After closing out the 2013-14 campaign with 100 points for the first time since 2008 before making a run to the Eastern Conference finals this spring, the Canadiens will have to wait an hour or two after the opening remarks before Marc Bergevin finally gets his chance to step up to the podium on Friday night.
“For me, with the exception of this year with New Jersey, the best place to be drafting is No.30 because it means you won the Cup,” stressed Bergevin, who drafted 6-foot-6 forward Michael McCarron with the 25th-overall pick in 2013. “We’re drafting 26th, but if you want to make the playoffs and make a run, that’s the price you pay. There are still lots of good players who go late in the first and early in the second.”
Having picked up a few of those in 2013 with three second-round selections, Bergevin will have fewer opportunities to steal some first-round calibre players deeper in the order this time around. Last year, the Canadiens had six picks in the Top 90. This year, they’ll only be adding their second prospect of the weekend to the depth chart by that point.
“We value every pick and a lot of homework goes into each and every one of them,” explained director of amateur scouting, Trevor Timmins, on the eve of his 12th year at the helm of the Canadiens’ draft table. “We’ll hope we get what we call ‘helps’ from the teams in front of us and hopefully there are players we have [ranked] higher than other teams and they fall to a position where we’d be excited at No. 26 to pick that prospect. You sit there and cross your fingers and think positively about the player you want to get.”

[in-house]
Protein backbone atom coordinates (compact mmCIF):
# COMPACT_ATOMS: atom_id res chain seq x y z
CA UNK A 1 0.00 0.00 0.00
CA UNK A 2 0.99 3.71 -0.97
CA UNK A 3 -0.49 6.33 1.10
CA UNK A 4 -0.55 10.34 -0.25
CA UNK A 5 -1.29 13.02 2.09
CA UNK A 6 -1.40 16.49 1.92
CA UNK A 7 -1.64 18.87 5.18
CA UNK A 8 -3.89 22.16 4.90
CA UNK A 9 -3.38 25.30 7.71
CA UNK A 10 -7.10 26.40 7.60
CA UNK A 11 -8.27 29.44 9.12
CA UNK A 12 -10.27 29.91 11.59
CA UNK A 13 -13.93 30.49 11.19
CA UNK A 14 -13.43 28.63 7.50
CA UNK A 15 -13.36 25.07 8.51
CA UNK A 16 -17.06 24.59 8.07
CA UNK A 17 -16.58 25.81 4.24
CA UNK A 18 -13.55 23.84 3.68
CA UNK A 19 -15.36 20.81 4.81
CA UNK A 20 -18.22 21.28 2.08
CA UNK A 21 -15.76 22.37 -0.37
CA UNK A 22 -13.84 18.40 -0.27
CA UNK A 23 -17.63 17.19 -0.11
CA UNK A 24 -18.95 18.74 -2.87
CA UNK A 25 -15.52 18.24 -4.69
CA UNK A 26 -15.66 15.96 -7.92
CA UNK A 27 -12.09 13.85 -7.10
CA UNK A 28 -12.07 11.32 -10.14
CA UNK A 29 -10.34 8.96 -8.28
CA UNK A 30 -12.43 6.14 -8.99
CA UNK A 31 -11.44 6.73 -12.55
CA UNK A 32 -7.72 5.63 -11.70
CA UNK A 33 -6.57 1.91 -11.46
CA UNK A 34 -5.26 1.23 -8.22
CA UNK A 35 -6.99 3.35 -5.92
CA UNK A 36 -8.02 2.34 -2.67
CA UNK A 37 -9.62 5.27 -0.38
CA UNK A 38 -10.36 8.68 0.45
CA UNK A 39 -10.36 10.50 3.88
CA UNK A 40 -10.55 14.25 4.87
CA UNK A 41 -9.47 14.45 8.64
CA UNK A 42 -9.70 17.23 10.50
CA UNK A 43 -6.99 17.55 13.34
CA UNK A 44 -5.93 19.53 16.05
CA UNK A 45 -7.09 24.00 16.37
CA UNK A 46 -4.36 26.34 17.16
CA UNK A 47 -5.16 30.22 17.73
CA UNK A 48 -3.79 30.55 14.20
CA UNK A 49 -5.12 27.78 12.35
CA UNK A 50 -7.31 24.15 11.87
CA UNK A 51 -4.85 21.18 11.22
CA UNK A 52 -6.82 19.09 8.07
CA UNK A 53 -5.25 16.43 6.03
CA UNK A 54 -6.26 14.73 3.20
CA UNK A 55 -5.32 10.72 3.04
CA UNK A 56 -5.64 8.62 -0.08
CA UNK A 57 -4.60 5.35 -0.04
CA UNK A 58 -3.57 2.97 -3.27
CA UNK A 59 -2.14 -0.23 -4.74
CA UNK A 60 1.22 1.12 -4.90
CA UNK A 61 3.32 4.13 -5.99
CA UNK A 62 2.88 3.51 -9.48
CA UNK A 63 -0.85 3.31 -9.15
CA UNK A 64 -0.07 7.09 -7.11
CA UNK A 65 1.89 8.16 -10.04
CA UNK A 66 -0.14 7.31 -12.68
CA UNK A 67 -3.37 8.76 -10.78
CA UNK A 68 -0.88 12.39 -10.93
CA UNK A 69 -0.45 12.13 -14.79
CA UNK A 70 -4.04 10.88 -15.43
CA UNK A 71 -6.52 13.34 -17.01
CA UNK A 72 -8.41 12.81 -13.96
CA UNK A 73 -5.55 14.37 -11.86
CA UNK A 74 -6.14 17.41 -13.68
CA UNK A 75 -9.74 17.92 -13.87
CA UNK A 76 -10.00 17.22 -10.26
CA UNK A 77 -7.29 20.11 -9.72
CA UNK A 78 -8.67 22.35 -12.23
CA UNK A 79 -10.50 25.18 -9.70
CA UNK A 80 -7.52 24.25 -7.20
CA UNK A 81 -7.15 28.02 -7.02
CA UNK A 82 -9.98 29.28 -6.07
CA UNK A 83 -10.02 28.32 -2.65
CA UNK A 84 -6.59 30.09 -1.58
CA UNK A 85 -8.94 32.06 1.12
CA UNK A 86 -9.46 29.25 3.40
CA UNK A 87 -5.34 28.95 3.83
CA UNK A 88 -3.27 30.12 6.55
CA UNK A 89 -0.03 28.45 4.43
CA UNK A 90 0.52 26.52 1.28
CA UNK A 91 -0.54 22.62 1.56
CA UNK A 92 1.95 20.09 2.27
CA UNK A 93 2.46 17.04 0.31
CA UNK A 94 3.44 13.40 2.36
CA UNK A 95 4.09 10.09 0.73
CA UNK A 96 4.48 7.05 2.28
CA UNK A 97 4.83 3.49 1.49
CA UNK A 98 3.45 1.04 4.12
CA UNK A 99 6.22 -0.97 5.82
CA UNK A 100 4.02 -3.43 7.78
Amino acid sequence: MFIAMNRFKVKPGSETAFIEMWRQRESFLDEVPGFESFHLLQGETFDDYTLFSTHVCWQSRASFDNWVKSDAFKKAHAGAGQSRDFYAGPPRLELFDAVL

Picking 26th, 87th, 117th, 125th, 147th, 177th, and 207th may seem like the Habs will have their work cut out for them looking for diamonds in the rough, but Timmins has made a career of mining late-round draft day gems.
“There are always surprises. We drafted P.K. Subban in the second round [in 2007] and now you look back in hindsight today and he should have been a Top 10 pick,” mentioned Timmins, who also helped the Habs land an undersized and under-valued Brendan Gallagher in the fifth round in 2010, in addition to Sergei Kostitsyn (seventh round, 2005), Mark Streit (ninth round, 2005) and Jaroslav Halak (ninth round, 2004). “There will probably be surprises like that in this year’s draft.”
While Bergevin and Timmins insist they’ll be sticking with their usual “best player available” policy in 2014, both admit there are a few key intangibles they’ll have on their radar when they’re looking to strike gold at the Wells Fargo Center.
“Since Marc Bergevin came on board and took over the leadership, we’ve really emphasized character and compete,” explained Timmins. “We want players who are hard to play against. [Size] is part of the equation, but we’re not going to overlook an undersized player who we feel has a good chance to succeed. If that was our way, we would have missed out on Gallagher. But it’s part of the equation and we’re always trying to get bigger, stronger and faster.”
Counting 12 players on the current roster who were drafted by the organization, including All-Stars in Andrei Markov and Carey Price, and a Norris Trophy winner in Subban, the Canadiens have had one of the best draft day success rates among all NHL teams in recent history. Since 2003, the team’s draft picks have combined to play nearly 6,100 NHL games.
“What we do is project, and that’s the most difficult part,” admitted Timmins. “We’re dealing with players who are 17 or 18 years old. That’s where experience comes in and we have a very experienced scouting staff. We do our best. Sometimes you’re going to strike out and sometimes you’re going to hit a homerun. You just want to have a good batting average.”
Unless Bergevin makes a move on Friday night, Timmins will be stepping up to the plate with the 26th-overall pick, looking to swing for the fences once again.
Shauna Denis is a writer for canadiens.com.
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